The fact is that the answer is not so neat. Yes, I love to write, but what compels me to tell the stories I tell? Why do I spend years of my life entwined in the lives of these characters, their heartbreak and their laughter, their struggles and their triumphs?
Every story I have published, I have been asked: why did you write this story?
But never have I been asked: How do you choose into which story to pour your heart?
Oftentimes there seems to be so many potential stories in my head that I could sift them like shimmering diamonds through my fingers. But somewhere in there is a story that gleams the brightest, a story that I feel that I have to tell, no matter what.
Writing a book is not easy undertaking. Maybe it would be easier if I were a poet or a songwriter. This isn’t to say that these undertakings are easy: in fact I have found myself sadly lacking at a talent to do either. It seems appealing, though, to choose a subject, lovingly fashion the words together in a heartbeat of emotion, and then move on to the next one. It would not be easy, but the time commitment—of both time, and of soul—would be less cumbersome.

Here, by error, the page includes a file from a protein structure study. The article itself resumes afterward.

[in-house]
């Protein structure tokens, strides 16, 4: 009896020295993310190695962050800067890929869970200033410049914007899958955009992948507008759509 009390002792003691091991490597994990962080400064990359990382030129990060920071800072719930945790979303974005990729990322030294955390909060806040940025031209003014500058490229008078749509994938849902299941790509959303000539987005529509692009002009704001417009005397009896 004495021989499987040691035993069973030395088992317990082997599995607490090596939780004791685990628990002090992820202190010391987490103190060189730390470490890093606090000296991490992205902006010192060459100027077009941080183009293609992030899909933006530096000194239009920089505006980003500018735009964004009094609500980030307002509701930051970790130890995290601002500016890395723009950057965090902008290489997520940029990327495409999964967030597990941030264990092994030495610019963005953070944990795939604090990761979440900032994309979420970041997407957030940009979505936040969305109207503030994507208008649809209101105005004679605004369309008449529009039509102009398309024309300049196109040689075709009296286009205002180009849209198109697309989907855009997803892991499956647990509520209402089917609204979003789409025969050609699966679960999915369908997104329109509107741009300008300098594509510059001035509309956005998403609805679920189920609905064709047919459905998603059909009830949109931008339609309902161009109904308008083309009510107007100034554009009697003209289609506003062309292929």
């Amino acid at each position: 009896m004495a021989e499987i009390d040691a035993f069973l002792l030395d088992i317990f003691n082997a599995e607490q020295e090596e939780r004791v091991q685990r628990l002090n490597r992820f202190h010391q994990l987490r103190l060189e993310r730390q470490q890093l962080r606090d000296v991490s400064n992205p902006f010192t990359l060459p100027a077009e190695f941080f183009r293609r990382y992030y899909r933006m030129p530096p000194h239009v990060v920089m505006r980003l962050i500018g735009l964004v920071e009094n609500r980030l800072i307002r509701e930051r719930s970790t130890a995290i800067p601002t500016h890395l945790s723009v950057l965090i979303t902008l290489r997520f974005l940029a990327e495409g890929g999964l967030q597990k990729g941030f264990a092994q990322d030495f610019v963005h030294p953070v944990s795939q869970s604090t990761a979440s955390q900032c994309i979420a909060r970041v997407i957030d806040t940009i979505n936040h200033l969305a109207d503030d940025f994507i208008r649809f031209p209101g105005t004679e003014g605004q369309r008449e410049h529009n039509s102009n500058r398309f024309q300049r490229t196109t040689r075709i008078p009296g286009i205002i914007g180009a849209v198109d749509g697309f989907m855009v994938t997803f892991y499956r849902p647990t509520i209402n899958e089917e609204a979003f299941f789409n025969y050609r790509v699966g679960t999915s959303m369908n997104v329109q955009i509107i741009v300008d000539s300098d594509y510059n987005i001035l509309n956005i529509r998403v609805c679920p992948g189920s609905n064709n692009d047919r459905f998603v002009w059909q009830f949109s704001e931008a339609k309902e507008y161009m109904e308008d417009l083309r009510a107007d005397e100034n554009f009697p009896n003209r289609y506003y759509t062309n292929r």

And yet I write books.
I’ve begun to see that I do not choose the story; the story chooses me. I wake up some mornings with words I want to say, sometimes so loud in my head that I feel like they are shouting. It makes me feel like I need to shout them. And that’s what gets me out of bed and onto my computer. I’m driven by the same primal urge that drove cavemen to paint on walls, a need to communicate something that seems so important to me that I am willing to spend years of my life to say them. I don’t have answers, I have questions, questions that I want to explore.
In a sense, my writing is therapy. Not so much that I’m working things out in my own past, but in that I am trying to understand the world around me. Because sometimes it makes no damn sense, but I have to believe that there is a reason in there somewhere, that other people have the same questions I do, and somehow together we can work it out. I don’t feel that I have some great wisdom to impart; my writing is more of a collaborative effort between me and the reader, us holding hands and leaping into places that, alone, we would be afraid to go.
The stories I tell are not just oxygen to me, but the beating of my heart. My writing is a joyful, sometimes anguished, shout at the world.
I write because I have something to say.